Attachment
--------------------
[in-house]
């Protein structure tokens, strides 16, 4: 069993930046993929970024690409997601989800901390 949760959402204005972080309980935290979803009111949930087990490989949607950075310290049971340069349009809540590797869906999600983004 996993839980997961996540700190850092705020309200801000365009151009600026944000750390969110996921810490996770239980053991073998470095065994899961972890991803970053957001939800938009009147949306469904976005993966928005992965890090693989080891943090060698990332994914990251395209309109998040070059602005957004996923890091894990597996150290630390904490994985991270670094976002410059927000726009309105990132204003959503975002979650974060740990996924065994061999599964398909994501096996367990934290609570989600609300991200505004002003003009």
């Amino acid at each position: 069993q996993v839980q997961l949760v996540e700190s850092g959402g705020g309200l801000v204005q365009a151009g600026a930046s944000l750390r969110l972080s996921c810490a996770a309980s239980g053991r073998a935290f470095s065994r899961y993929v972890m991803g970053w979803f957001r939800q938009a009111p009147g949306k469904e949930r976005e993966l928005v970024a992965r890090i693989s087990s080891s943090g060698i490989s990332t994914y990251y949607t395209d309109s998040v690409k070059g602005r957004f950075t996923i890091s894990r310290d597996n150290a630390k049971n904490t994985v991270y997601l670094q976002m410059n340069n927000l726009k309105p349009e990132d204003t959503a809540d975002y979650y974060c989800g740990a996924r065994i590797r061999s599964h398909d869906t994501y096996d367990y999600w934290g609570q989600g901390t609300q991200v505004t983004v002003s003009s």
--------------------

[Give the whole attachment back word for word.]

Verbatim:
[in-house]
């Protein structure tokens, strides 16, 4: 069993930046993929970024690409997601989800901390 949760959402204005972080309980935290979803009111949930087990490989949607950075310290049971340069349009809540590797869906999600983004 996993839980997961996540700190850092705020309200801000365009151009600026944000750390969110996921810490996770239980053991073998470095065994899961972890991803970053957001939800938009009147949306469904976005993966928005992965890090693989080891943090060698990332994914990251395209309109998040070059602005957004996923890091894990597996150290630390904490994985991270670094976002410059927000726009309105990132204003959503975002979650974060740990996924065994061999599964398909994501096996367990934290609570989600609300991200505004002003003009």
């Amino acid at each position: 069993q996993v839980q997961l949760v996540e700190s850092g959402g705020g309200l801000v204005q365009a151009g600026a930046s944000l750390r969110l972080s996921c810490a996770a309980s239980g053991r073998a935290f470095s065994r899961y993929v972890m991803g970053w979803f957001r939800q938009a009111p009147g949306k469904e949930r976005e993966l928005v970024a992965r890090i693989s087990s080891s943090g060698i490989s990332t994914y990251y949607t395209d309109s998040v690409k070059g602005r957004f950075t996923i890091s894990r310290d597996n150290a630390k049971n904490t994985v991270y997601l670094q976002m410059n340069n927000l726009k309105p349009e990132d204003t959503a809540d975002y979650y974060c989800g740990a996924r065994i590797r061999s599964h398909d869906t994501y096996d367990y999600w934290g609570q989600g901390t609300q991200v505004t983004v002003s003009s």